ESL’s Facebook Live Streaming deal kicks off
Recently, Facebook landed a deal with ESL to grab themselves exclusive streaming rights to ESL’s future esports events. The deal meant that all ESL English streams in the near future had to be streamed on the ESL Facebook page and ESL had to drop streaming on other platforms.
The original news that covered the Facebook and ESL streaming deal unfortunately received a lot of criticism from the esports community, and that criticism has translated into reduced viewership for ESL’s Facebook streams.
ESL Counter-Strike on Facebook Stream
When there’s a professional CS:GO match being broadcasted on Twitch that features some of the best teams in the world, you can expect to see a few hundred thousand viewers. However, the recent ESL events struggled to break 5,000 viewers. As an example, FaZe and Navi faced up against each other during the ESL Pro League round-robin group stage on February 14, and the peak viewer count hit 4,700 viewers. If you visit the ESL Facebook page and tune in throughout the day, you’ll see anywhere between 3,000 to 6,000 viewers for both CS:GO and Dota 2 games.
There will be times where these numbers may peak, especially during the quarter, semi, and grand finals, but there’s no way the viewership will match the numbers we’ve seen on Twitch. It’ll be interesting to see just how many viewers will tune into Facebook throughout the ESL One Katowice event – will it succeed, or is it going to flop?
One of the biggest things with moving over to Facebook is that many individuals that are interested in CS:GO will often stumble upon live matches whilst browsing Twitch. Facebook is notorious at this point for being the company that tries to run with ideas borrowed from other successful internet companies, and for the most part, they rarely succeed. What this recent partnership between Facebook and ESL shows is that you can’t pay your way into the esports industry. Viewership, revenue, and interest will always lie where the interest of the esports community lies. If Facebook truly wants to create a live streaming platform for esports, they need to start at the grassroots level – they need to foster relationships with teams, organizations, and players. This is the approach that companies like ESL and StarLadder started with.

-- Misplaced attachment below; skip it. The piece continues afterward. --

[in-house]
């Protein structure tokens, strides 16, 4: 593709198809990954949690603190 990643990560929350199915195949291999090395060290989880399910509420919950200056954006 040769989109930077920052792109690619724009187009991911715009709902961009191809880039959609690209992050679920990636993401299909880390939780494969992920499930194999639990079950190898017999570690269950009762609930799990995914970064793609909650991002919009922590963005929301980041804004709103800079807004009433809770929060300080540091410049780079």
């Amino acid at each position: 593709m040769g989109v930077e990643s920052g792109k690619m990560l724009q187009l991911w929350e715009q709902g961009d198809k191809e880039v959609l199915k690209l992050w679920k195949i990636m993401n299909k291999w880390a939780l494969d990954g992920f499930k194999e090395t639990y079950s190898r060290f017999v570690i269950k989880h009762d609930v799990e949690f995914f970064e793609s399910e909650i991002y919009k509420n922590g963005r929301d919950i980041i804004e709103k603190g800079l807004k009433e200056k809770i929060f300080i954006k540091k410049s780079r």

As more money is poured into the esports industry, there are always going to be more examples of this. There will be more moments where big companies throw money around and see little results. From a past esports player and current esports viewer, all I can say to these companies is that if you want to get somewhere with esports, you have to build relationships through passion and a shared interest in the industry. You can’t build relationships solely off of money and expect it to work out.